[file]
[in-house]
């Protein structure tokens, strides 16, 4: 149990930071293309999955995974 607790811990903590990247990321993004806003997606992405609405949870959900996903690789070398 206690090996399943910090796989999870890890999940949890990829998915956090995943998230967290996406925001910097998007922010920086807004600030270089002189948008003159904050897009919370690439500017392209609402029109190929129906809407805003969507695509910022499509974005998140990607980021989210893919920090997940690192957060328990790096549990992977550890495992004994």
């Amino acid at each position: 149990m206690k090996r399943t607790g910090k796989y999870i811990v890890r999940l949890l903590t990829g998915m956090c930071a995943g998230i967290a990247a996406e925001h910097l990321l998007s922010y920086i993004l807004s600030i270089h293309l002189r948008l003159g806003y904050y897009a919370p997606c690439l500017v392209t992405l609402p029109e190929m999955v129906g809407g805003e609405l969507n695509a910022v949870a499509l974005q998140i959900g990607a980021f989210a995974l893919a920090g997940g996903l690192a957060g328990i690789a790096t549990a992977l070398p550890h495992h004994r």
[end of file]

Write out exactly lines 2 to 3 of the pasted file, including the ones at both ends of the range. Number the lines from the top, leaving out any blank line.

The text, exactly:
């Protein structure tokens, strides 16, 4: 149990930071293309999955995974 607790811990903590990247990321993004806003997606992405609405949870959900996903690789070398 206690090996399943910090796989999870890890999940949890990829998915956090995943998230967290996406925001910097998007922010920086807004600030270089002189948008003159904050897009919370690439500017392209609402029109190929129906809407805003969507695509910022499509974005998140990607980021989210893919920090997940690192957060328990790096549990992977550890495992004994």
């Amino acid at each position: 149990m206690k090996r399943t607790g910090k796989y999870i811990v890890r999940l949890l903590t990829g998915m956090c930071a995943g998230i967290a990247a996406e925001h910097l990321l998007s922010y920086i993004l807004s600030i270089h293309l002189r948008l003159g806003y904050y897009a919370p997606c690439l500017v392209t992405l609402p029109e190929m999955v129906g809407g805003e609405l969507n695509a910022v949870a499509l974005q998140i959900g990607a980021f989210a995974l893919a920090g997940g996903l690192a957060g328990i690789a790096t549990a992977l070398p550890h495992h004994r």